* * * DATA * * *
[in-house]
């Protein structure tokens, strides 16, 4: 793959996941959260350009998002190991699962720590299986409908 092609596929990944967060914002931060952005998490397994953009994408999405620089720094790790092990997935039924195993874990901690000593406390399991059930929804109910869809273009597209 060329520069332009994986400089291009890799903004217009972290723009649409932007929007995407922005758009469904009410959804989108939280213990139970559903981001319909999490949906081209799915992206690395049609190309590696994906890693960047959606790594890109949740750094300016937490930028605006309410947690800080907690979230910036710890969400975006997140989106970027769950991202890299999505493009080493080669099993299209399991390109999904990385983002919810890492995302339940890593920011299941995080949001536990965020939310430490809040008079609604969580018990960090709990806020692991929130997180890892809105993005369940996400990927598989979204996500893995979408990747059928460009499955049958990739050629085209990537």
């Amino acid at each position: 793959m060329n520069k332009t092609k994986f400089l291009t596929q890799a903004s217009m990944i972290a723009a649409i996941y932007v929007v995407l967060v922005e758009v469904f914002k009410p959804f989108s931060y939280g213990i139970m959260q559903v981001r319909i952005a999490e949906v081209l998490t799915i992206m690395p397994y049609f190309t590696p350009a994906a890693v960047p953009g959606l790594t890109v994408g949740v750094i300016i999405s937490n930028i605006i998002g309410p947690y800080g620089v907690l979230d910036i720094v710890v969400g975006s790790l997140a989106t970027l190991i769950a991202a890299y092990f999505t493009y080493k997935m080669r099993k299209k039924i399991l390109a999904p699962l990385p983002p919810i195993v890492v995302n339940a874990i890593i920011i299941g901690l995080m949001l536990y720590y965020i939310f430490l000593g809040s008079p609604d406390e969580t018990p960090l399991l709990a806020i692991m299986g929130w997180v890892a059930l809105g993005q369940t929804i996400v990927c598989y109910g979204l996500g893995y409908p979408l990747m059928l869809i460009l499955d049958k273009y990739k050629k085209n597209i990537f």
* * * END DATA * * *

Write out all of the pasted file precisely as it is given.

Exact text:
[in-house]
């Protein structure tokens, strides 16, 4: 793959996941959260350009998002190991699962720590299986409908 092609596929990944967060914002931060952005998490397994953009994408999405620089720094790790092990997935039924195993874990901690000593406390399991059930929804109910869809273009597209 060329520069332009994986400089291009890799903004217009972290723009649409932007929007995407922005758009469904009410959804989108939280213990139970559903981001319909999490949906081209799915992206690395049609190309590696994906890693960047959606790594890109949740750094300016937490930028605006309410947690800080907690979230910036710890969400975006997140989106970027769950991202890299999505493009080493080669099993299209399991390109999904990385983002919810890492995302339940890593920011299941995080949001536990965020939310430490809040008079609604969580018990960090709990806020692991929130997180890892809105993005369940996400990927598989979204996500893995979408990747059928460009499955049958990739050629085209990537």
């Amino acid at each position: 793959m060329n520069k332009t092609k994986f400089l291009t596929q890799a903004s217009m990944i972290a723009a649409i996941y932007v929007v995407l967060v922005e758009v469904f914002k009410p959804f989108s931060y939280g213990i139970m959260q559903v981001r319909i952005a999490e949906v081209l998490t799915i992206m690395p397994y049609f190309t590696p350009a994906a890693v960047p953009g959606l790594t890109v994408g949740v750094i300016i999405s937490n930028i605006i998002g309410p947690y800080g620089v907690l979230d910036i720094v710890v969400g975006s790790l997140a989106t970027l190991i769950a991202a890299y092990f999505t493009y080493k997935m080669r099993k299209k039924i399991l390109a999904p699962l990385p983002p919810i195993v890492v995302n339940a874990i890593i920011i299941g901690l995080m949001l536990y720590y965020i939310f430490l000593g809040s008079p609604d406390e969580t018990p960090l399991l709990a806020i692991m299986g929130w997180v890892a059930l809105g993005q369940t929804i996400v990927c598989y109910g979204l996500g893995y409908p979408l990747m059928l869809i460009l499955d049958k273009y990739k050629k085209n597209i990537f």